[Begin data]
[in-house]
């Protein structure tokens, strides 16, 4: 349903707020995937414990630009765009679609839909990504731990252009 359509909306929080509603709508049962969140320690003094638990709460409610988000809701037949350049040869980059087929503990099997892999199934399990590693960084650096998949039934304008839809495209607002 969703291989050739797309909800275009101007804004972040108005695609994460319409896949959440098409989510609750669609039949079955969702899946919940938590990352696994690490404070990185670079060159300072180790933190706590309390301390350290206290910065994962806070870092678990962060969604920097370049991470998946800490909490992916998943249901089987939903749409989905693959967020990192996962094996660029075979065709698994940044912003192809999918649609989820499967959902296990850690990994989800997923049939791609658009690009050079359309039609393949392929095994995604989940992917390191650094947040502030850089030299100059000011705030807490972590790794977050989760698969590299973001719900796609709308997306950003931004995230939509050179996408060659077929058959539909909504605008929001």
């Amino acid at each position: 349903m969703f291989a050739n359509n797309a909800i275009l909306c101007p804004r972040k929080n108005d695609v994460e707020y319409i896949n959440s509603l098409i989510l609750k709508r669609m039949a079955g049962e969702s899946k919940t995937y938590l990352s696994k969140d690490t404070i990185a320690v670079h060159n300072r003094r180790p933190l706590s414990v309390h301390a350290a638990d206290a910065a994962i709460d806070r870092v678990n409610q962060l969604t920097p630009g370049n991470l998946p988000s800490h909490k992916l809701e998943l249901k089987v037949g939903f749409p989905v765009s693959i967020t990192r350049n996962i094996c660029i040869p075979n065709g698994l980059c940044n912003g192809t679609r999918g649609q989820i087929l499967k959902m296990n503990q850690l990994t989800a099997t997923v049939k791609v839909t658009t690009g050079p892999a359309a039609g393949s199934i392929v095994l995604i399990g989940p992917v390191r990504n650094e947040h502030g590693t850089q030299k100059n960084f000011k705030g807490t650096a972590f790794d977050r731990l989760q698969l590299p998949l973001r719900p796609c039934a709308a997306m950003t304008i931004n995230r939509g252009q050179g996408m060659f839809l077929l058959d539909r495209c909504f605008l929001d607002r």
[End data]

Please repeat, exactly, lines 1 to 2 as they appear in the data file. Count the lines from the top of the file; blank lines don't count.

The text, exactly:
[in-house]
């Protein structure tokens, strides 16, 4: 349903707020995937414990630009765009679609839909990504731990252009 359509909306929080509603709508049962969140320690003094638990709460409610988000809701037949350049040869980059087929503990099997892999199934399990590693960084650096998949039934304008839809495209607002 969703291989050739797309909800275009101007804004972040108005695609994460319409896949959440098409989510609750669609039949079955969702899946919940938590990352696994690490404070990185670079060159300072180790933190706590309390301390350290206290910065994962806070870092678990962060969604920097370049991470998946800490909490992916998943249901089987939903749409989905693959967020990192996962094996660029075979065709698994940044912003192809999918649609989820499967959902296990850690990994989800997923049939791609658009690009050079359309039609393949392929095994995604989940992917390191650094947040502030850089030299100059000011705030807490972590790794977050989760698969590299973001719900796609709308997306950003931004995230939509050179996408060659077929058959539909909504605008929001």